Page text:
One of the most useful developments in retro computing and retro gaming in recent years has been the introduction of ‘digital hard drives’, created by means of interfacing digital camera memory cards via custom IDE interfaces, to speed up the use and enable the expansion of many aging but still serviceable computers. This is a great convenience – especially for those machines which were never intended to have such drives!
Of course, ‘back in the day’ – the 1980s-90s – for typical home computers, many programs were available only on slow and not always reliable audio tape cassette, and typically the most advanced storage system for such machines as, for example, the British Sinclair ZX Spectrum range, was nothing better than a microdrive tape loop system or a floppy disk with a few hundred kilobytes of capacity at most.
So it was that the most enthusiastic of home computer owners inevitably ended up with a large collection of tape cassettes or floppy disks, and it was only in the late 1980s, when the 16-bit and PC era began to get underway, that the average user could even think of owning, for example, a whopping great ten or twenty megabyte hard drive!
FLASH – A-HAA!
In recent years, then, a great boon to the growing numbers of retro computing enthusiasts, especially gamers, has been the invention of such very clever, and affordable, compact IDE interfaces. They offer the capability of clipping in a CompactFlash or, more often of late, SD card, with a few electronic components and some clever firmware to provide, in effect, a disc operating system or DOS – thus forming an affordable and high capacity solid state drive system with capabilities which would have been a mere pipe dream in the 1980s.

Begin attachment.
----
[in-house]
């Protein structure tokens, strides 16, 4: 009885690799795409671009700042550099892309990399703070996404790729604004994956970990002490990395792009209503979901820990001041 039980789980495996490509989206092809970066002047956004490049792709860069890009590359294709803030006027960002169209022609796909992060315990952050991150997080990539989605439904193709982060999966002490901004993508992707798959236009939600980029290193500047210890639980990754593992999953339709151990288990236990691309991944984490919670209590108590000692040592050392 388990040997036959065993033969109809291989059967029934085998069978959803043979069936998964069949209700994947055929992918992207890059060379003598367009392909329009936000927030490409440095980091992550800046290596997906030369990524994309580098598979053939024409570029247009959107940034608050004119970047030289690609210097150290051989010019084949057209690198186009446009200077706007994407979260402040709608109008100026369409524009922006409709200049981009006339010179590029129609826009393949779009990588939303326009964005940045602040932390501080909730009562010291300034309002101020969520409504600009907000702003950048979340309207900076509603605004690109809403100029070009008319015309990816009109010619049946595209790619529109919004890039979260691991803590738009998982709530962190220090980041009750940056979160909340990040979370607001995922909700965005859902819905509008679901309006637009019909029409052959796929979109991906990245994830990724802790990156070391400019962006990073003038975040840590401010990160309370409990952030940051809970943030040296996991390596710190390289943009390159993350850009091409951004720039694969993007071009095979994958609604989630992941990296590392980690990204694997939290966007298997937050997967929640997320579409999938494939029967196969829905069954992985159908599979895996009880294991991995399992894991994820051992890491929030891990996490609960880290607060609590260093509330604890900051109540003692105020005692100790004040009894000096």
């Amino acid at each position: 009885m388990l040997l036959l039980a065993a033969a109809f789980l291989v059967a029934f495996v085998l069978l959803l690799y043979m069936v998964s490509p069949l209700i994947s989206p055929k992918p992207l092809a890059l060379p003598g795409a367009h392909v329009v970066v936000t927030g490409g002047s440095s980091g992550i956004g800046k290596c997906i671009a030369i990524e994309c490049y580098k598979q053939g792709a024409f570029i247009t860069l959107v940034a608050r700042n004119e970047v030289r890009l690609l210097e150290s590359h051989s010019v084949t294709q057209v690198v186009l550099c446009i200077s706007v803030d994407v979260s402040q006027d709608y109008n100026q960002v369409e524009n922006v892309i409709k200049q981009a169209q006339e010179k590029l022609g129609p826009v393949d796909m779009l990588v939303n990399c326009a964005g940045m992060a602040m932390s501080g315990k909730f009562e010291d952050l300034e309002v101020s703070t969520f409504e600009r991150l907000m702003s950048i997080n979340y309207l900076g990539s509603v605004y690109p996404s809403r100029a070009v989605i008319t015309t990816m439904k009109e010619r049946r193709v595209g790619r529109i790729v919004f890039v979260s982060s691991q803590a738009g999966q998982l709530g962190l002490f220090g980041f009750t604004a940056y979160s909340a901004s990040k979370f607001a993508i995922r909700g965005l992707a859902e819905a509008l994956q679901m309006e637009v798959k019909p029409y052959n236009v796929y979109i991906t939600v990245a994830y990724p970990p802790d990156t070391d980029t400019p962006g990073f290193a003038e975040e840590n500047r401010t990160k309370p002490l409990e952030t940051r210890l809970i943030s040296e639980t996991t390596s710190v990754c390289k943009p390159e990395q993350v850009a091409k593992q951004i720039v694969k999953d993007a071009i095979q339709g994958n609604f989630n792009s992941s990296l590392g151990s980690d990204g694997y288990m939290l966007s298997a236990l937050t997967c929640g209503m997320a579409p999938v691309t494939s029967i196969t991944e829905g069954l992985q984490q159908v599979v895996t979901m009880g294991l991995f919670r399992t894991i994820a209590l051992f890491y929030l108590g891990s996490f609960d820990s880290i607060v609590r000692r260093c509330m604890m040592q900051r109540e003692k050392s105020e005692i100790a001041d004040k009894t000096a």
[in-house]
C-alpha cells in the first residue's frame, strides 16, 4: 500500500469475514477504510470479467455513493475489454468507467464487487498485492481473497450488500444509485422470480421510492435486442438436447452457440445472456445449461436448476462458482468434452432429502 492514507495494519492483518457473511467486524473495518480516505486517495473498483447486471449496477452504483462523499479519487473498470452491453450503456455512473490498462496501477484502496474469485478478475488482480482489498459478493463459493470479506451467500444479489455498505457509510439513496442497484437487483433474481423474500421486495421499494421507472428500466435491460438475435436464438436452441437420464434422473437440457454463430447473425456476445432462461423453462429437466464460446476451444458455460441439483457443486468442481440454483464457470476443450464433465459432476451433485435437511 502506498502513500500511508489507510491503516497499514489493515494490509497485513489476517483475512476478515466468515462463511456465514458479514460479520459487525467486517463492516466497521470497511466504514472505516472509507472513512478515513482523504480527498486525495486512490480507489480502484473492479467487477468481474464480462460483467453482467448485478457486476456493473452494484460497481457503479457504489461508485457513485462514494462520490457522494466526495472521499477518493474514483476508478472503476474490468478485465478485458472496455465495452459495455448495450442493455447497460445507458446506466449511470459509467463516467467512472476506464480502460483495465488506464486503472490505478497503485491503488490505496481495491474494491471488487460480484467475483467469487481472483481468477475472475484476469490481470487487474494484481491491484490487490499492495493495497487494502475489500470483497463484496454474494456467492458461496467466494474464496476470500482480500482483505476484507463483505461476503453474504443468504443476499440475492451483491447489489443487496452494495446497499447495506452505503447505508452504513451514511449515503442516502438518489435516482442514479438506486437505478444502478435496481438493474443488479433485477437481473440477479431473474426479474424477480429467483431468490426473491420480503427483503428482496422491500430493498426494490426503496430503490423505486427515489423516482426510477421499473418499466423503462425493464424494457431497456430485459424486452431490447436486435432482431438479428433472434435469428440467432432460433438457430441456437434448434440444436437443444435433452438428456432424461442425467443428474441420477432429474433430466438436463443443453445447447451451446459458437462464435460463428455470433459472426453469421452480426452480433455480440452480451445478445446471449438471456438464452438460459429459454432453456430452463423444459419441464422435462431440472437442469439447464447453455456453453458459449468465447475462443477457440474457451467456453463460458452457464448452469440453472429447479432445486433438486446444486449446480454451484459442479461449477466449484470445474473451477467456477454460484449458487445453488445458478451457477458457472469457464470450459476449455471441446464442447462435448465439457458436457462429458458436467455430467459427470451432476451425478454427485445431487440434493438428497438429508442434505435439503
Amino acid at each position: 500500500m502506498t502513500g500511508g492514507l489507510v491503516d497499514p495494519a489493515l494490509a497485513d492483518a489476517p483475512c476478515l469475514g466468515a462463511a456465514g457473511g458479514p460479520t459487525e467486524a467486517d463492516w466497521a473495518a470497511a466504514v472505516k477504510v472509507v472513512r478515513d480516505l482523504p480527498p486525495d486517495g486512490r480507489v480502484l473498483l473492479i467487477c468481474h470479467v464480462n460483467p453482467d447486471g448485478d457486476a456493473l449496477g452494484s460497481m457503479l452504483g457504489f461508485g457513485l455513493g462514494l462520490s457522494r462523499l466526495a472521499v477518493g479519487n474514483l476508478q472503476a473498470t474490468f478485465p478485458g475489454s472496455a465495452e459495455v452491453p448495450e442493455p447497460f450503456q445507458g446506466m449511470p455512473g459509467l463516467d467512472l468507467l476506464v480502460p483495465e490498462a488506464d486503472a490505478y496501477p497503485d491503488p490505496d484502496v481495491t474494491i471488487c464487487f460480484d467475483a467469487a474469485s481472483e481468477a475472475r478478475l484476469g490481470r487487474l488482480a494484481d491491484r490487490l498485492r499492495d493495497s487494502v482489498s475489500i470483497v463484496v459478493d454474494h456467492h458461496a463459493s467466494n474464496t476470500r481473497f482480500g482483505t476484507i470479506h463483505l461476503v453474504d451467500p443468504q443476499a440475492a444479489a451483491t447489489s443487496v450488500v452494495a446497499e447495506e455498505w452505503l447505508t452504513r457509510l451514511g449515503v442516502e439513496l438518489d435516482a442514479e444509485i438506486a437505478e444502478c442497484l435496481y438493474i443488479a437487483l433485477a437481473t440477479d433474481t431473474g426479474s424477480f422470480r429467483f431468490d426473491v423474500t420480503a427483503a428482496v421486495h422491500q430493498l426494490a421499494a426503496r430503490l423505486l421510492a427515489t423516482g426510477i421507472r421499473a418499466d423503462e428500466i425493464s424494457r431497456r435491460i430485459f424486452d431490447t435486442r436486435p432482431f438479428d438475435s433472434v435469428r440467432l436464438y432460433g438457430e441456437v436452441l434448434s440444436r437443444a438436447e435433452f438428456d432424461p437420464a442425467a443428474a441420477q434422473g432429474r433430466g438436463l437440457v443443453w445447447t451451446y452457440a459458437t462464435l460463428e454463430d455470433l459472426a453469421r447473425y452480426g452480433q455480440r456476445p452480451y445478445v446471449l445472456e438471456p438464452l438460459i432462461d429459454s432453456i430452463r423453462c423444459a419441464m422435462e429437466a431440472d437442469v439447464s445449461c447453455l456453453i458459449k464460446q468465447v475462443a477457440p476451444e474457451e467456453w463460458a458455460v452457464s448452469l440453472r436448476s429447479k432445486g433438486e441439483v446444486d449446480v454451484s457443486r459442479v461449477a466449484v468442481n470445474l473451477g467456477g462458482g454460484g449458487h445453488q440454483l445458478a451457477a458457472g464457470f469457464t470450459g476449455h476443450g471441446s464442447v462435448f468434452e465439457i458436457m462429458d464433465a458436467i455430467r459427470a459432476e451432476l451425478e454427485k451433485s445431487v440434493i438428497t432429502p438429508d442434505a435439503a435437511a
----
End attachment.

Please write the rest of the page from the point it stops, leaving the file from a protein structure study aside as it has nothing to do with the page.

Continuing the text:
The enormous advantage of such a system is, of course, that it enables the mass storage of the hundreds, thousands, or – in the case of the Sinclair range, tens of thousands – of games and other programs which, having in many cases been abandoned by their past publishers, many of whom are no longer in business, are readily available online as digital files, in various formats, for use with emulators.
One such system was launched for the Sinclair ZX Spectrum range of computers last year by Ben Versteeg of ByteDelight.com in the Netherlands, who is well-known in the world-wide retro computing community. It is called the DivMMC EnJOY!
The DivMMC EnJOY! (sic) followed its earlier, widely-used predecessor, the DivIDE, in similar vein, but upped the ante by adding an SD-card slot, which since most PC and Apple Mac computers now have either a built-in SD card slot on the computers, or can take an inexpensive USB-connected SD card reader, makes it a no-brainer for simple file transfer from PC/Mac to Speccy. This is particularly handy if the user has already sourced a large collection of games for use with emulators, for example. It also has 128k of RAM by default, four times that of the DivIDE.
The new device also added a very handy joystick interface – Kempston compatible, being a natural choice as one of the most popular options for Sinclair Spectrum computers – which allows the use of a single Atari-compatible joystick with the many games that offer the Kempston option.
The device has two simple controls – blue push-buttons, the NMI button (right) offering a simple break-in loading menu and command system, the other (left) a handy reset button. When fitted to the expansion edge connector of the computer, these buttons offer a direct means of loading programs from the SD card, as the DivMMC EnJOY! overrides the loading menu of the 128k Spectrums. Two green LEDs indicate power on and card access.
The operating system DOS built-in to the DivMMC EnJOY! is ESXDOS, a FAT and FAT 32-compatible filing system which allows the selection and running of programs by use of the computer’s cursor and enter keys. Support is built-in for various emulator formats, including .TAP, .SNA, .TRD and more.
ESXDOS also offers a range of commands which may be used from BASIC in the following format: “command <args>”
Most commands are self-explanatory or show onscreen help when run without arguments (or by adding the -h parameter). Most (but not all) commands and parameters are listed below:
GOTO [drive] [“path”]
LOAD drive “path/filename”
SAVE drive “path/filename”
ERASE drive “path/filename”
-c Close file
-o Overwrite file
.ls Show directory listing
.cd somedir Change directory
.tapein somefile.tap Attach .tap file for reading